If you want to give it a try, follow these steps to put together an example to experiment with:
1. Use the Ellipse tool to create a circle on your page.
Make the circle large enough to accommodate two or three inner circles.
2. Press D (and nothing else).
As long as you aren’t using the Type tool, you revert to the default colors of a black stroke and a white fill.
3. Double-click the Scale tool and enter 75% in the Uniform Scale text box.
4. Press the Copy button and then click OK.
You see a smaller circle inside the original.
5. Press Ctrl+D (Windows) or +D (Mac) to duplicate the transformation and create another circle inside the last one.
6. Choose Select⇒All or press Ctrl+A (Windows) or +A (Mac) to activate the circles you just created.
7. Make sure that the Fill swatch is forward.
The Fill swatch is at the bottom of the Tools panel.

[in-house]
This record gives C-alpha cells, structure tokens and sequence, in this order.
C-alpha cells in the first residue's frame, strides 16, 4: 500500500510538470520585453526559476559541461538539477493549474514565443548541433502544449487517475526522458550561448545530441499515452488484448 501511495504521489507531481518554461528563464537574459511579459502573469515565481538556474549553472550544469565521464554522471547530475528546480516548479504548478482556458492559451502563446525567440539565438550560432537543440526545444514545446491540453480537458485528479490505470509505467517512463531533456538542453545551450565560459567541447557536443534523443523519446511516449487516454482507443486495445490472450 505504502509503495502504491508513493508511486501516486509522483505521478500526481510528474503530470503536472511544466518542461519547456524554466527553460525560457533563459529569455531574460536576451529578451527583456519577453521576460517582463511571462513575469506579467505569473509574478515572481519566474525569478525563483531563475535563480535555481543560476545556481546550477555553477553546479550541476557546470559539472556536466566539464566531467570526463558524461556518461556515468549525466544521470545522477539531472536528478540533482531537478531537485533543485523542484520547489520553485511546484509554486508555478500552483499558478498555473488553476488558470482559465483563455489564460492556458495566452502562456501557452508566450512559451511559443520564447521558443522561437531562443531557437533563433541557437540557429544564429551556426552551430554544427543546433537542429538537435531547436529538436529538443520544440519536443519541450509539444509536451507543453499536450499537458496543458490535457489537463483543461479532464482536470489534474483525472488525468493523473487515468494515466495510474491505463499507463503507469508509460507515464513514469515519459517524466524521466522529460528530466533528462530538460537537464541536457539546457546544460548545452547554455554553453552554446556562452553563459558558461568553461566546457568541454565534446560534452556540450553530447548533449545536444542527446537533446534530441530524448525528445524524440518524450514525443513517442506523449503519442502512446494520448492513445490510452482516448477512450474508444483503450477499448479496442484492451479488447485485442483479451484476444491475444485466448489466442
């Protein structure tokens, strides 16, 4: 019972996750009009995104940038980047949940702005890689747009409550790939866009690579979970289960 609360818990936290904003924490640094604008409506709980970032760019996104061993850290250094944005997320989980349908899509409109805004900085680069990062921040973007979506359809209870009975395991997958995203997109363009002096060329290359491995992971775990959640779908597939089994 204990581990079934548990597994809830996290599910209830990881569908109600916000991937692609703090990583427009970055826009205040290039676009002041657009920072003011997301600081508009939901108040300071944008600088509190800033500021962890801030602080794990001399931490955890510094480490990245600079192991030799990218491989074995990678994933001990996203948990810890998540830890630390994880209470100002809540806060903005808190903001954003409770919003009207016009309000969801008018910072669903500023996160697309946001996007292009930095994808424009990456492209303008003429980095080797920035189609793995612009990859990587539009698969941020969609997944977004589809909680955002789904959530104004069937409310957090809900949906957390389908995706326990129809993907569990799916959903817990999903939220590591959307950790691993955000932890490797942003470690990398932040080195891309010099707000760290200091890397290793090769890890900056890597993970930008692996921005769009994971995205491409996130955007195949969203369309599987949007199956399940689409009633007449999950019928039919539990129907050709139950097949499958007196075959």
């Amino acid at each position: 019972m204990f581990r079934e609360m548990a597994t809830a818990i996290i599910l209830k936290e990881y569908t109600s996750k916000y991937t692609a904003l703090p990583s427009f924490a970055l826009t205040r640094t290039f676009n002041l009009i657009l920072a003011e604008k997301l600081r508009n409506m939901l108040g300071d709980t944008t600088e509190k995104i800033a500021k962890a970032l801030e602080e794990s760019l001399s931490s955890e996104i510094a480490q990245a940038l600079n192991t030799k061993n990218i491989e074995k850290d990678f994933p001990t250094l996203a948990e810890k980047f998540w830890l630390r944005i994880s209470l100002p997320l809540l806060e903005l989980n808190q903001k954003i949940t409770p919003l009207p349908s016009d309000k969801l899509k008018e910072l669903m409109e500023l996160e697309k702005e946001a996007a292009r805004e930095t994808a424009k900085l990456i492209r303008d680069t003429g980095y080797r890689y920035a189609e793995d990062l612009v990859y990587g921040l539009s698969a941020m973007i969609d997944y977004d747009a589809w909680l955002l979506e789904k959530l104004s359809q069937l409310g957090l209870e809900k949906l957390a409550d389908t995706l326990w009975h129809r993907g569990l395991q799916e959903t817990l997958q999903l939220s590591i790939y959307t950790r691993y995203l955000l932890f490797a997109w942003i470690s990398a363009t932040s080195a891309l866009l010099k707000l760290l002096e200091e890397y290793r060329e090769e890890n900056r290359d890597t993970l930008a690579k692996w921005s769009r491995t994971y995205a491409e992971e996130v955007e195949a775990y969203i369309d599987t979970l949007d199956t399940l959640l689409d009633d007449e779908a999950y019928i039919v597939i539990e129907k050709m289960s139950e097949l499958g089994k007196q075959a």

8. Use the Swatches or Color panel and choose any fill color.
9. Using the Selection tool, select all the circles. Next, click on the Live Paint Bucket tool, which is hidden under the Shape Builder tool, and click the selection.
This turns the selected objects into a Live Paint Group. Now when you move the Live Paint Bucket tool over them again, the different regions become highlighted, indicating they are ready to paint.
See how the different regions become highlighted?
10. Click when the region you want to fill is activated.
Now try it with other fill colors in different regions, as shown in Figure 9-28.
Figure 9-28: Painting objects with the Live Paint feature.
A companion feature to the Live Paint Bucket is support for gap detection. With this feature in its arsenal, Illustrator automatically and dynamically detects and closes small to large gaps that may be part of the artwork. You can determine whether you want paint to flow across region gap boundaries by using the Gap Options dialog box, accessible by choosing Object⇒Live Paint⇒Gap Options.
Before you save a file for an older version of Illustrator that uses the Live Paint feature, first select the occurrences of Live Paint and choose Object⇒Expand. When the Expand dialog box appears, leave the options at their defaults and click OK. This setting breaks down the Live Paint objects to individual shapes, which older versions of Illustrator can understand.